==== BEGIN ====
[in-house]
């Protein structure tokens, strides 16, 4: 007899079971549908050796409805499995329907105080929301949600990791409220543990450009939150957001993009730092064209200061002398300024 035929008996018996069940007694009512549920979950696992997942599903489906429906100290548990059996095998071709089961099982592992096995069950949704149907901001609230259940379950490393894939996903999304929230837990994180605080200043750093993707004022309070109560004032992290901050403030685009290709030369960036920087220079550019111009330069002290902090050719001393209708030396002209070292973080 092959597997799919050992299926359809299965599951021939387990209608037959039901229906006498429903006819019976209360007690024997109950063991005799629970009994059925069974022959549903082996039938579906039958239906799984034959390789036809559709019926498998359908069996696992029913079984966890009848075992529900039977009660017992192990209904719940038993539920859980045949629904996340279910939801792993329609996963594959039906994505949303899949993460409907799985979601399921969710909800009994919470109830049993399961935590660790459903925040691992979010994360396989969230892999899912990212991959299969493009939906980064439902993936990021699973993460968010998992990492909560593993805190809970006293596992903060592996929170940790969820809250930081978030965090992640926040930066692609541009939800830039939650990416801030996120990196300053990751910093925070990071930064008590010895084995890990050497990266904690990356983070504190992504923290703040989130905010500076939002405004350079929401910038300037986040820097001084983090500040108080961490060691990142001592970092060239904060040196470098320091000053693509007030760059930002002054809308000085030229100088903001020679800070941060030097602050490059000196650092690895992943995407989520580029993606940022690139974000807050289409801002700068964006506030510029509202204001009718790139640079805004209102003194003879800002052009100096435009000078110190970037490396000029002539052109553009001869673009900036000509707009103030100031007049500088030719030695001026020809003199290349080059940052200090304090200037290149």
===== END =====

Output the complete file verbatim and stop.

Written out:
[in-house]
């Protein structure tokens, strides 16, 4: 007899079971549908050796409805499995329907105080929301949600990791409220543990450009939150957001993009730092064209200061002398300024 035929008996018996069940007694009512549920979950696992997942599903489906429906100290548990059996095998071709089961099982592992096995069950949704149907901001609230259940379950490393894939996903999304929230837990994180605080200043750093993707004022309070109560004032992290901050403030685009290709030369960036920087220079550019111009330069002290902090050719001393209708030396002209070292973080 092959597997799919050992299926359809299965599951021939387990209608037959039901229906006498429903006819019976209360007690024997109950063991005799629970009994059925069974022959549903082996039938579906039958239906799984034959390789036809559709019926498998359908069996696992029913079984966890009848075992529900039977009660017992192990209904719940038993539920859980045949629904996340279910939801792993329609996963594959039906994505949303899949993460409907799985979601399921969710909800009994919470109830049993399961935590660790459903925040691992979010994360396989969230892999899912990212991959299969493009939906980064439902993936990021699973993460968010998992990492909560593993805190809970006293596992903060592996929170940790969820809250930081978030965090992640926040930066692609541009939800830039939650990416801030996120990196300053990751910093925070990071930064008590010895084995890990050497990266904690990356983070504190992504923290703040989130905010500076939002405004350079929401910038300037986040820097001084983090500040108080961490060691990142001592970092060239904060040196470098320091000053693509007030760059930002002054809308000085030229100088903001020679800070941060030097602050490059000196650092690895992943995407989520580029993606940022690139974000807050289409801002700068964006506030510029509202204001009718790139640079805004209102003194003879800002052009100096435009000078110190970037490396000029002539052109553009001869673009900036000509707009103030100031007049500088030719030695001026020809003199290349080059940052200090304090200037290149």